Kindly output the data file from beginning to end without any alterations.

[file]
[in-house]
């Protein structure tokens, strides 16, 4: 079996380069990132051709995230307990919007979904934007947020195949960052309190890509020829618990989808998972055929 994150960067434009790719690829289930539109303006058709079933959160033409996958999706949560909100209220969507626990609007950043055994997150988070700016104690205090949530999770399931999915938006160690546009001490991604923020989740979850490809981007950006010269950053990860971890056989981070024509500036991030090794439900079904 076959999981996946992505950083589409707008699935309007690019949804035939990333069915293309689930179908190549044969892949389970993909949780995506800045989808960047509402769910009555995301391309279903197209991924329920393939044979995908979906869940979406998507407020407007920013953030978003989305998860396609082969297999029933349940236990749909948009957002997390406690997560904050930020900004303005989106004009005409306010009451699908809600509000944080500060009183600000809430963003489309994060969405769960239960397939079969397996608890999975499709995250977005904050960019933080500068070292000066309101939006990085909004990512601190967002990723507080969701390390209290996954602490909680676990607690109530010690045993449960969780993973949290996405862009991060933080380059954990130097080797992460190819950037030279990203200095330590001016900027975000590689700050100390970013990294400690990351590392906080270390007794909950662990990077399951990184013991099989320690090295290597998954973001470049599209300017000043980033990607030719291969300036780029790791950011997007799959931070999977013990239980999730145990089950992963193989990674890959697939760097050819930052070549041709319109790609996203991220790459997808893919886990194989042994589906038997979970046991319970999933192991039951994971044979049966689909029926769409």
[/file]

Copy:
[in-house]
């Protein structure tokens, strides 16, 4: 079996380069990132051709995230307990919007979904934007947020195949960052309190890509020829618990989808998972055929 994150960067434009790719690829289930539109303006058709079933959160033409996958999706949560909100209220969507626990609007950043055994997150988070700016104690205090949530999770399931999915938006160690546009001490991604923020989740979850490809981007950006010269950053990860971890056989981070024509500036991030090794439900079904 076959999981996946992505950083589409707008699935309007690019949804035939990333069915293309689930179908190549044969892949389970993909949780995506800045989808960047509402769910009555995301391309279903197209991924329920393939044979995908979906869940979406998507407020407007920013953030978003989305998860396609082969297999029933349940236990749909948009957002997390406690997560904050930020900004303005989106004009005409306010009451699908809600509000944080500060009183600000809430963003489309994060969405769960239960397939079969397996608890999975499709995250977005904050960019933080500068070292000066309101939006990085909004990512601190967002990723507080969701390390209290996954602490909680676990607690109530010690045993449960969780993973949290996405862009991060933080380059954990130097080797992460190819950037030279990203200095330590001016900027975000590689700050100390970013990294400690990351590392906080270390007794909950662990990077399951990184013991099989320690090295290597998954973001470049599209300017000043980033990607030719291969300036780029790791950011997007799959931070999977013990239980999730145990089950992963193989990674890959697939760097050819930052070549041709319109790609996203991220790459997808893919886990194989042994589906038997979970046991319970999933192991039951994971044979049966689909029926769409």